Don’t try to fight it, it needs to happen.
Many of my clients—on both the IT and Legal sides of the house—refer to pre-2006 as the “good ol’ days.” Those were the days when but for a new lawyer being hired in the Legal department and IT being asked to set up their computer and network passwords, IT and Legal rarely had to speak to each other. But in 2006, Congress changed all that by amending the Federal Rules of Civil Procedure to specifically include Electronically Stored Information (ESI) and thus eDiscovery was born. And with its birth came the sometimes “unnatural” coupling of IT and Legal.
I say “unnatural” because IT and Legal by nature are very different. They have different expertise and different education—let’s face it they probably never even took a class together after Freshman year of college. And while both groups tend to be very logical, they have very different ways of solving problems. But probably the biggest obstacle for these two being together is their language barrier.
Lawyers are notoriously bad at casting aside English in favor of legalese. Throwing out terms like “reasonable anticipation of litigation” and anything in our “custody, care and control.” They also love to say things like “I need anything that shows negligence” and “the Judge requires it” or “I need it for the meet and confer.” Never once bothering to explain what all this jibberish means.
IT is no better. Rarely does it occur to them to explain the burden of accessing data stored on back-up tapes or the organization’s need for a data map. And they feel the need to give the instructions to log in to the system as 192.168.1.1 instead of the website name, which just confuses and drives attorneys crazy.
So if these two groups are so poorly suited for each other—why am I suggesting these crazy kids brush their differences aside and get together? Because they have no choice. Consider it an arranged relationship set up by Congress. eDiscovery has brought these groups together and there is no turning back. In order for a company to create a repeatable defensible process to handle ediscovery requests, IT and Legal MUST work together. Legal needs to be involved up front to assist IT in enforcing retention policies and data mapping to make information more accessible and control the volume and burden ediscovery requests can put on IT.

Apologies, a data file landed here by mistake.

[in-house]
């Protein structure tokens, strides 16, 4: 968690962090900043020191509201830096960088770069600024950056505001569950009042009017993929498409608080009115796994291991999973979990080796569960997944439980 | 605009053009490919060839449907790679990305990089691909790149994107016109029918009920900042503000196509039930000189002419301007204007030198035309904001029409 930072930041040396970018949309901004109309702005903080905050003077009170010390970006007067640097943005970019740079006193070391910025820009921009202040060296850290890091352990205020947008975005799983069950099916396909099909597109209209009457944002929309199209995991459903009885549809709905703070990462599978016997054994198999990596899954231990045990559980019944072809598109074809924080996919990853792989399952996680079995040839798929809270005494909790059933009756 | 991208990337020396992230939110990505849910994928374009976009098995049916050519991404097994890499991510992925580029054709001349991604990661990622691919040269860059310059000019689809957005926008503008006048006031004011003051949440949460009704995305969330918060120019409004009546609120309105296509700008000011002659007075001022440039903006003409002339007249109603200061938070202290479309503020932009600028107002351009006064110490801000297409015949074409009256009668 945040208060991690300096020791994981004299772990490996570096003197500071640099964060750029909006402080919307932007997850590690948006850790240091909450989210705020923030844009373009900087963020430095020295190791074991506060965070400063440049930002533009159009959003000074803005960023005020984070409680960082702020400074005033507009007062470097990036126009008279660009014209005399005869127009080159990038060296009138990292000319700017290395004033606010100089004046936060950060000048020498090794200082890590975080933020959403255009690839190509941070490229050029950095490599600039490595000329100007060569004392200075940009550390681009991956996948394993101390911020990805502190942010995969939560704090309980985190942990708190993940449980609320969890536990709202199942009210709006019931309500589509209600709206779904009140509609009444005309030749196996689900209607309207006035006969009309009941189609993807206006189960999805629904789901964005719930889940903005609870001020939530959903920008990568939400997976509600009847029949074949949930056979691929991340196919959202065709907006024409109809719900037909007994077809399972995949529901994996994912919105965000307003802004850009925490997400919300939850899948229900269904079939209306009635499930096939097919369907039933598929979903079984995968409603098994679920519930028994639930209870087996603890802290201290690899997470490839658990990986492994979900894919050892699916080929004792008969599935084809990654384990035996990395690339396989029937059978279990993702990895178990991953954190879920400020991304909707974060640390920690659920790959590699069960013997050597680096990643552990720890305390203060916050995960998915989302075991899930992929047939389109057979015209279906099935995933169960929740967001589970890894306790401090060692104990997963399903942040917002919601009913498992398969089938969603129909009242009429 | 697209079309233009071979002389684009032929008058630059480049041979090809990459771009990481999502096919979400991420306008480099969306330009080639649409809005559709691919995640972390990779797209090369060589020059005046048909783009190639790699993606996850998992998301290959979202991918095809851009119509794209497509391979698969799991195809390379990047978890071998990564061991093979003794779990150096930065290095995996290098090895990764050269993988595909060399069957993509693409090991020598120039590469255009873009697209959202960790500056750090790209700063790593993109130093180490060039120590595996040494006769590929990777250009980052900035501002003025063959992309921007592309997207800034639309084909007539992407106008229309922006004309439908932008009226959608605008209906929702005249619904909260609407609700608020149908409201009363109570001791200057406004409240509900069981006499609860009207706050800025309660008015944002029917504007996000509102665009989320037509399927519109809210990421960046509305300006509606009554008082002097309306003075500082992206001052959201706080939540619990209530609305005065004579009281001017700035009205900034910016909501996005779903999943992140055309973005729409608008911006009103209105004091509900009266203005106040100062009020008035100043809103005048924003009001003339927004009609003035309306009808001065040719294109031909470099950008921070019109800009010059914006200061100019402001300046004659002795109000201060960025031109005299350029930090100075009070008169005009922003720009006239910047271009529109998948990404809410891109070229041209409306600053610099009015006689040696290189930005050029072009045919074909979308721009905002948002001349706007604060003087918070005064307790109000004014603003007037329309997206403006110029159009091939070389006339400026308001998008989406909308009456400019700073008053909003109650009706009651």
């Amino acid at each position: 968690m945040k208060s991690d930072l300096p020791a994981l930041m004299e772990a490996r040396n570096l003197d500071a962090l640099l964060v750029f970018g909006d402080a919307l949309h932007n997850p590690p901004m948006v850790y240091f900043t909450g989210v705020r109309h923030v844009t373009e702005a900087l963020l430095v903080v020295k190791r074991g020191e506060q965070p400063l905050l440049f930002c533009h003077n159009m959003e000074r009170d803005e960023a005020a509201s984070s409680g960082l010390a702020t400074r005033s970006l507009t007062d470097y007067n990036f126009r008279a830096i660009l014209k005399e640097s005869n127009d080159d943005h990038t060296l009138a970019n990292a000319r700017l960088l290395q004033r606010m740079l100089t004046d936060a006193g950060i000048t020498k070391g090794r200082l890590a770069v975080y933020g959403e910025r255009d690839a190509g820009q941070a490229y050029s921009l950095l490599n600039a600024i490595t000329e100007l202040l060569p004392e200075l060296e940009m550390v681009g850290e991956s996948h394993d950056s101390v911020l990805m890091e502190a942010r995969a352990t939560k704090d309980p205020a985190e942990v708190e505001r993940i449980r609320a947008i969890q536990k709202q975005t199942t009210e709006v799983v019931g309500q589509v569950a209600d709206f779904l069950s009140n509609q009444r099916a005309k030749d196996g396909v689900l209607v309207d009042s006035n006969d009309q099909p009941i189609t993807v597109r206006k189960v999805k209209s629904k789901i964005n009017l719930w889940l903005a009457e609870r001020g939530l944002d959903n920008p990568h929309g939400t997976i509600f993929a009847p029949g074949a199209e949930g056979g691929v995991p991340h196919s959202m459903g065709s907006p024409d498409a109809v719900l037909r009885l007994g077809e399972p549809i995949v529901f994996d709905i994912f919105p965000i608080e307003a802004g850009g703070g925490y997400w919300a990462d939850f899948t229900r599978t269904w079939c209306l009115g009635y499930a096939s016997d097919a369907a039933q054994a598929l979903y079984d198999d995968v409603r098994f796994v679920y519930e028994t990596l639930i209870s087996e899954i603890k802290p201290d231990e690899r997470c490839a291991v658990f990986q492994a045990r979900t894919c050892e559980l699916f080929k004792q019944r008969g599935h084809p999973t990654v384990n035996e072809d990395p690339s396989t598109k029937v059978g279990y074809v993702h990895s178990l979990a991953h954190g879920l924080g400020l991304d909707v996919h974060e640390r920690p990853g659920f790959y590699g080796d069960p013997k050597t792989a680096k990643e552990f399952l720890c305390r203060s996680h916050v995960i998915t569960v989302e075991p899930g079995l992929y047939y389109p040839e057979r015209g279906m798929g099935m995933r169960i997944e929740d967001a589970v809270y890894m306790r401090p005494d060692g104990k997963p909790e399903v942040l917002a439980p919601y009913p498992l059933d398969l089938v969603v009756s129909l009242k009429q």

Once a request comes in, IT and Legal should be meeting together to create an action plan on what data needs to be collected and discuss any deadlines and time constraints Legal is required to meet. Legal should be as specific as possible with the content they are seeking to review and at a minimum provide accurate custodian names and date ranges. Once the parameters are determined, IT should do their best to ensure their collection is fully inclusive without over collecting unnecessary data. This saves Legal time, which is incredibly limited with the early meet and confer requirements. A more precise collection can also be the key to saving the company money on outside counsel expenses down the line.
IT and Legal should also work together to preserve the data—IT should not rely on custodians to self-collect their data but should handle that function. While Legal should send out Legal Hold notifications to the individual custodians. IT will of course be essential in processing the data for Legal so they can review and analyze it for relevance, confidentiality and privilege and to evaluate the merits of the case. Since most organizations continue to rely on outside counsel for some review functionality, IT should support Legal in exporting the data to a format outside counsel can easily ingest into their internal systems.
These steps are essential to an organization’s success and require both groups to work together and improve their communication skills. It is time to embrace the new reality—so go ahead and change that Facebook status once and for all!
Photo credit: rutty via Flickr